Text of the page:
Wisconsin Works team walks in clients’ shoes during simulation
Imagine being released from prison with no job, no home, and a long list of tasks to complete with few resources to assist. According to the U.S. Department of Justice, that is a reality for roughly 650,000 people every year.
Last fall, Maximus' Wisconsin Works (W-2) employees participated in a reentry simulation, which provides workforce services to applicants and employers. The event, sponsored by Employ Milwaukee, Inc., put workforce personnel, local and government leaders, and hiring officials in the shoes of recently incarcerated individuals.
The three-hour simulation gave participants a first-hand view of some of the barriers that justice-involved individuals face when returning home from incarceration, including finding housing, meeting with probation officers, obtaining mental and medical services, and legal requirements, said Ricardo "Ric" Ybarra, senior manager.
"Each participant is given a profile of a re-entering citizen, and then we took the profile and then had to walk through the steps and complete the tasks required of that person," Ybarra said. "We often work with these individuals and hear about their struggles, but we don't necessarily get an opportunity to experience what they're going through."
The event provided "invaluable insight" for participants, especially those tasked with helping people achieve a successful reentry, said A. Morgan, program director, adding that it also allows time for participants to self-reflect.
Morgan said that justice-involved individuals face significant obstacles when they are released back into their communities after incarceration.
"It was an emotional experience because I can better understand how someone in this real-life situation may feel hopeless or defeated," she said. "It would be easy to become overwhelmed when trying to find resources to assist you with meeting your basic needs. It's difficult to do if you don't know where to begin or what resources are available."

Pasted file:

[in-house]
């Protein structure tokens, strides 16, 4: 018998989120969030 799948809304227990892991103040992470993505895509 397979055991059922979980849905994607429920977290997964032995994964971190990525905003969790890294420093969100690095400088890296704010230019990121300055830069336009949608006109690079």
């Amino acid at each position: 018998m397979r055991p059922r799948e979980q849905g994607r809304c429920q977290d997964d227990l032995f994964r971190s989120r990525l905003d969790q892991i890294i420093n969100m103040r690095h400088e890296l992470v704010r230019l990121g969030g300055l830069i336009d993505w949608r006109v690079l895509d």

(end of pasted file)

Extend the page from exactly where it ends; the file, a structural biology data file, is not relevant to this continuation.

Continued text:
Morgan added that she hopes the simulation also helps to change biases toward previously incarcerated people.
"I believe people are often quick to say it's easy to find a job or resources and that they just aren't looking hard enough," she said. "However, when you go through this simulation, you begin to see there are a lot of restrictions, limitations, and barriers set in place that make it difficult to find the help and resources you may need. It's honestly not as easy as one might think."
Although the simulation only lasted a few hours, it offered a glimpse into what others may face. Failure to complete all the tasks assigned resulted in temporary reincarceration. The person then had to pick back up where they started or re-start some of the requirements, Ybarra said.
"I had to be reincarcerated because I did not fulfill my obligations of having enough job contacts," he said. "I had to come back and try and catch up on all the things I had lost during that short time."
Ybarra thought the simulation benefited participants but admitted that it was "overwhelming."
"After going through that whole simulation, I was drained; it was so emotional," he said. "We were debriefed and talked to individuals who have had to go through this experience. It opened my eyes more than I could have ever imagined. It was very enlightening, to say the least."
While many individuals who participated in the simulation are naturally empathic, it was a different experience to live it during the simulation, Ybarra explained.
Morgan said she hopes the event provided insight to professionals working with previously incarcerated individuals to help ensure their organizations are not causing additional challenges for them.
"Reentry back into society is difficult; it is a complex and unpredictable process," she said. "Successful reentry is not something that happens automatically upon release from prison; it has a greater chance of occurring if planned for accordingly. This simulation provides visibility into the perspectives of the returning citizens who we - as workforce services professionals - are here to help."